I'm not sure how reliable or clear their specs are. When I first got the LCD4s, I picked up a SS headamp that on paper looked more than capable of driving them that cost about $425.   It was 4 wpc  with high, medium and low impedance, and capable of delivering 1500mW into 300Ω. Result: sounded like hell - lots of sharp treble, not enough volume and it sounded bogged down and muted if there was lots of bass. I was very disappointed. And that thing got good reviews (still does). One reviewer, the guy I bought my LCD4s from, even recommended the amp for LCD2, LCD3 and LCD4z (but not, conspicuously, the LCD4 - which is interesting, b/c he still owned my LCD4s at the time and was using them as his main "reference" set -- since replaced by the Abyss 1266).  Better sounding, amazingly, was the Massdrop "CTH" designed by Cavali -- it was too quiet, but it sounded good.  So I started fussing over finding amp for them (after the miserable failure of the SS amp that on paper looked ideally suited) I came across a bunch of comments on various forums suggesting that Audeze's LCD4 recommendations were way off and were incorrectly based on the specs for their other phones.  So I dunno. 

So the search was on for amp to pair them with. And that's what landed me on this forum 2 or so years ago. I had already built a Crack w/ SB for my Massdrop HD-6XX and really liked the sound, so I figured maybe a higher power BH amp would do the trick. And it did: the headphones sound amazing with BeePre and either SII or Kaiju.  Better than I've heard. I've not listened to many high end systems, but I have a friend with a top-of-the-line Linn system that costs a small fortune - it sounds great (a little too analytical and dry for my tastes, but with great detail, punch, etc.). I'd take my headphone system over his 2 channel system any day (except for resale value).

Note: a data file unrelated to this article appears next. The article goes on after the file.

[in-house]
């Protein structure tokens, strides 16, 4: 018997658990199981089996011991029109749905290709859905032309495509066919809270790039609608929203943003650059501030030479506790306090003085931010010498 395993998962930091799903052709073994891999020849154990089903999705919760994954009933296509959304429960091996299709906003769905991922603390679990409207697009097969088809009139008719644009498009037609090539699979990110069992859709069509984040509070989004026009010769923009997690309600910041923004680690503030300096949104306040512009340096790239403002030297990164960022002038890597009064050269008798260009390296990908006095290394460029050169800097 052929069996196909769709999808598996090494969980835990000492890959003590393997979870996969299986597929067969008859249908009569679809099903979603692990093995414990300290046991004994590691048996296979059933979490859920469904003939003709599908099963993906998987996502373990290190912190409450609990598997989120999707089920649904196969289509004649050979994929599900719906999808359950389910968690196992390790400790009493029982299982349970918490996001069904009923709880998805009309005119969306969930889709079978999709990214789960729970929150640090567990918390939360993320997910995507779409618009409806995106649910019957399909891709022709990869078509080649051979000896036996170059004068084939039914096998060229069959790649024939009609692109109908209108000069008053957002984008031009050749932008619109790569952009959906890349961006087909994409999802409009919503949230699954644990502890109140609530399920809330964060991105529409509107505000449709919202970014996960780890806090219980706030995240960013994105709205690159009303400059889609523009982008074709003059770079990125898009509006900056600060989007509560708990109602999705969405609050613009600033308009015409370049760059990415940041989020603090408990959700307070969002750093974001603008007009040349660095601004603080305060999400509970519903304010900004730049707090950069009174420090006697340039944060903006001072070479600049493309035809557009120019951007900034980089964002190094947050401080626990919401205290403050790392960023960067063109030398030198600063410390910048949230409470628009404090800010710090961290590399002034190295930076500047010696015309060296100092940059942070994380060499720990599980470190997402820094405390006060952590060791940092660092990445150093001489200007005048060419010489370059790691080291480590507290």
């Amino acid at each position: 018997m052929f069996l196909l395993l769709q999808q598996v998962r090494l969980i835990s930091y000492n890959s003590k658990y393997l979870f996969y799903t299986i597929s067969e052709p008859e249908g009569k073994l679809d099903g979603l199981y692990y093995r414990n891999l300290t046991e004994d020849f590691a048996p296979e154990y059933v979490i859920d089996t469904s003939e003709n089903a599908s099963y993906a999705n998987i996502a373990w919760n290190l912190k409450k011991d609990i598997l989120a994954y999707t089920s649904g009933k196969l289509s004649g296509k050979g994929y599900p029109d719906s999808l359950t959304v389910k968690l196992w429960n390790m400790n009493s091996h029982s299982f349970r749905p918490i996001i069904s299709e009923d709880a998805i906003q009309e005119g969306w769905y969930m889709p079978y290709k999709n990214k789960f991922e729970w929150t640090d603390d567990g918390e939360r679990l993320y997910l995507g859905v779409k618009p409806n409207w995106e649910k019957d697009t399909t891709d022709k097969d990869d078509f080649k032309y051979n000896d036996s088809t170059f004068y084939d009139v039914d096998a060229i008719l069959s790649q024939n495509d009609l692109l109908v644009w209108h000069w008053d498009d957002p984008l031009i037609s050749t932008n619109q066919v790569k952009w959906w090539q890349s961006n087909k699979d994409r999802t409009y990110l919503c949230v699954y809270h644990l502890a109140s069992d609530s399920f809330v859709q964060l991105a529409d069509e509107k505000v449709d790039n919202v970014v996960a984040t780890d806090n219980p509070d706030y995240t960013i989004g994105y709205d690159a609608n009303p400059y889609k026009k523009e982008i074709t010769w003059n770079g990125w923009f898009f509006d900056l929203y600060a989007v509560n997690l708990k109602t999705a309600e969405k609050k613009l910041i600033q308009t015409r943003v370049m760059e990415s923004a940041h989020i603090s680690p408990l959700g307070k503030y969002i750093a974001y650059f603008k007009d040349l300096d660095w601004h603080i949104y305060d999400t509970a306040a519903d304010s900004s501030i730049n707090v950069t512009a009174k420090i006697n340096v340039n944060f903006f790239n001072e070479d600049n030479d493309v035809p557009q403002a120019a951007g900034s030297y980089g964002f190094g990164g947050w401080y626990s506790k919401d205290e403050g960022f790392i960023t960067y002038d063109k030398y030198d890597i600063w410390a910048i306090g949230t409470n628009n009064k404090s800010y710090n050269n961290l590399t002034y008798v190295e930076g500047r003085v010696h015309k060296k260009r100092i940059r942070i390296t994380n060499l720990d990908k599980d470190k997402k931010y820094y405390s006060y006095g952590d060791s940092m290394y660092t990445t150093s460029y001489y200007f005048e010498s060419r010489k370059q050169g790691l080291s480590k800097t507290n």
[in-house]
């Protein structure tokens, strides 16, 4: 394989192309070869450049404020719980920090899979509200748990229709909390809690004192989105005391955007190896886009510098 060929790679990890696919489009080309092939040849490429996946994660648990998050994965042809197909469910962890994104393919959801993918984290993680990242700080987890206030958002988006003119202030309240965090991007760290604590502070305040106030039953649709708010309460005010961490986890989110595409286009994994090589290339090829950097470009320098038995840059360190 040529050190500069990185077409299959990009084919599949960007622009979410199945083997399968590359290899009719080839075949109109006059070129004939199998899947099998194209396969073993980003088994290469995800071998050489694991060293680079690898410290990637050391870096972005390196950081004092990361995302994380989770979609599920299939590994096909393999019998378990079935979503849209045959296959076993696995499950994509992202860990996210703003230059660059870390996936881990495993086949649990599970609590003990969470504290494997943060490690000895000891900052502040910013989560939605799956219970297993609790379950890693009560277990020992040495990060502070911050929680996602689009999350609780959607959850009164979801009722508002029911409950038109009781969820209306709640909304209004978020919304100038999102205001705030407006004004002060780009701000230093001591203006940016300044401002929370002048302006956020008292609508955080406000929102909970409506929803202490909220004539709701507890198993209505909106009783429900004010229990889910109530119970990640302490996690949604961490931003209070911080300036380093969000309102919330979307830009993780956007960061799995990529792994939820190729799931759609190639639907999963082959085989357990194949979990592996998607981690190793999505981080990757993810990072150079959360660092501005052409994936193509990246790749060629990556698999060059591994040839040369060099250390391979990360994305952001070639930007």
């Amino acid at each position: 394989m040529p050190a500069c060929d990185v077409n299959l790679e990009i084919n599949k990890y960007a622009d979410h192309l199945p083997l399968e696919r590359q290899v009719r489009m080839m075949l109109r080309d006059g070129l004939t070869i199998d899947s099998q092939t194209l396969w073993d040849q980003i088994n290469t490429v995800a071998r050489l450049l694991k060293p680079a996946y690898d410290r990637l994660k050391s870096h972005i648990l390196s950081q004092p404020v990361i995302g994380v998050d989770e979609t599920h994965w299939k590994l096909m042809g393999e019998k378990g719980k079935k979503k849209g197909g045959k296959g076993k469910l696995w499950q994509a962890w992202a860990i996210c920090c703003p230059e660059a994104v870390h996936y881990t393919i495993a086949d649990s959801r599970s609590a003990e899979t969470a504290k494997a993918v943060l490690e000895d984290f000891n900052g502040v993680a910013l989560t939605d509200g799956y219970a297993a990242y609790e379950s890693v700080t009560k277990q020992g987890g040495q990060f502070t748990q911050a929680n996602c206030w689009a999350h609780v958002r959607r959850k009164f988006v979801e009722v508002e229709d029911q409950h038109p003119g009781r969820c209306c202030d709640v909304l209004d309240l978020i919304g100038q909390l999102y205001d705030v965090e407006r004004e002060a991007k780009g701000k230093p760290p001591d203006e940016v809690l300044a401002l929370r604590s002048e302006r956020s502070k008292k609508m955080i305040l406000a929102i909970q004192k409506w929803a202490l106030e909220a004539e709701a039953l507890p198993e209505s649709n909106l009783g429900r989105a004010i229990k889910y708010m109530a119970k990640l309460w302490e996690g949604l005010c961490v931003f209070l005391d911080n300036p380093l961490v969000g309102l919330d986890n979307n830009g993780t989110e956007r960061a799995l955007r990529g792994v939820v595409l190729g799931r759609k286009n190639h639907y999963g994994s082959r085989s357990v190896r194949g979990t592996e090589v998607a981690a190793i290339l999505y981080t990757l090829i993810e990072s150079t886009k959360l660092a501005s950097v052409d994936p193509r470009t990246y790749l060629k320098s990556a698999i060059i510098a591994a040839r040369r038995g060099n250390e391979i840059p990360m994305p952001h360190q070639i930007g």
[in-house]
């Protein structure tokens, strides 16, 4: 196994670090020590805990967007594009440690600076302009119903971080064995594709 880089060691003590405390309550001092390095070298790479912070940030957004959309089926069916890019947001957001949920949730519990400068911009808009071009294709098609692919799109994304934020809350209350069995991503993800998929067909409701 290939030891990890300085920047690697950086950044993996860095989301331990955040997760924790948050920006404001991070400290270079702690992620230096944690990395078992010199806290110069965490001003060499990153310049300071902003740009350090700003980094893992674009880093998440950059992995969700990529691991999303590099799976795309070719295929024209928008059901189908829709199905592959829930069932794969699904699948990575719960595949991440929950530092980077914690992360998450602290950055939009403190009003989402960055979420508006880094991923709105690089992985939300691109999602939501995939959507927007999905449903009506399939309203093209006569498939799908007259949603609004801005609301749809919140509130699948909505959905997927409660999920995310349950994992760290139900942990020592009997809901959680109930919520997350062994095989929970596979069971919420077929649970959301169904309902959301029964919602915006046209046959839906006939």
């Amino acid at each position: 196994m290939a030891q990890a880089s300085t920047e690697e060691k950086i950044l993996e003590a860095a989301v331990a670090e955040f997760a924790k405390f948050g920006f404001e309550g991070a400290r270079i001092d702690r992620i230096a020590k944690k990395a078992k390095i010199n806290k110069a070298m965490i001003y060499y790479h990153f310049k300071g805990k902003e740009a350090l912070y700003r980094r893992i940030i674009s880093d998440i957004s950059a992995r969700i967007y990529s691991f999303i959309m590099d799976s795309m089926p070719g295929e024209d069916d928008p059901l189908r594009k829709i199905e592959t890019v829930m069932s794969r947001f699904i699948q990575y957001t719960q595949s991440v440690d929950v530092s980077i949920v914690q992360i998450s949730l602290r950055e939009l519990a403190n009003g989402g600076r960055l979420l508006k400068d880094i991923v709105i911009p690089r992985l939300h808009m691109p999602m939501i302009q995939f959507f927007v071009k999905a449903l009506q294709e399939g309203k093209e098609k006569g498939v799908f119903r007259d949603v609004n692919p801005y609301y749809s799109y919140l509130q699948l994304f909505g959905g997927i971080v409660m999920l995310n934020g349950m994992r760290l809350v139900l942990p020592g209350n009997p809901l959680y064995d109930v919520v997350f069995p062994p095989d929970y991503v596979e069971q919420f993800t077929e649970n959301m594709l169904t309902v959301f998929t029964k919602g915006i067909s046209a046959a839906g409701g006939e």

Quote
The Mainline on the high impedance setting should be quite satisfying with these headphones.

Well, one of those might be in my future.  But based on my past experience with that SS amp that could put way more than 500mW into the LCD4, I don't think picking an amp based on the manufacturer's specs is the way to go. I don't trust their specs - they've always been kinda unclear.

It would be great if someone posted the results of a listening test comparing the Mainline on hi-imp versus the SII with planars - say the LCD3s which are 110 ohms impedance (which looks to be the closest in the LCD series to the LCD4).  Maybe I will one day!  I would be absolutely shocked if the mainline could beat the combo of BeePre with Kaiju on the LCD4s - the sound is, as I stated above, literally the best I have ever heard. ... But maybe it does

cheers, Derek
Derek
______

Roon Intel NUC ->  Yggdrasil DAC -> BeePre (w/ BeeQuiet and EML 300B)  -> Kaiju (w/ DCFil and EML 300B) or Stereomour II (2A3 [EML Mesh] and 45 Conversion [EML 45B])  -> Audeze LCD4

Offline Paul Birkeland

  • Global Moderator
  • Hero Member
  • *****
  • Posts: 13877
Re: Stereomour II 45 Conversion - Anyone Do It Yet?
« Reply #117 on: October 26, 2019, 12:11:46 PM »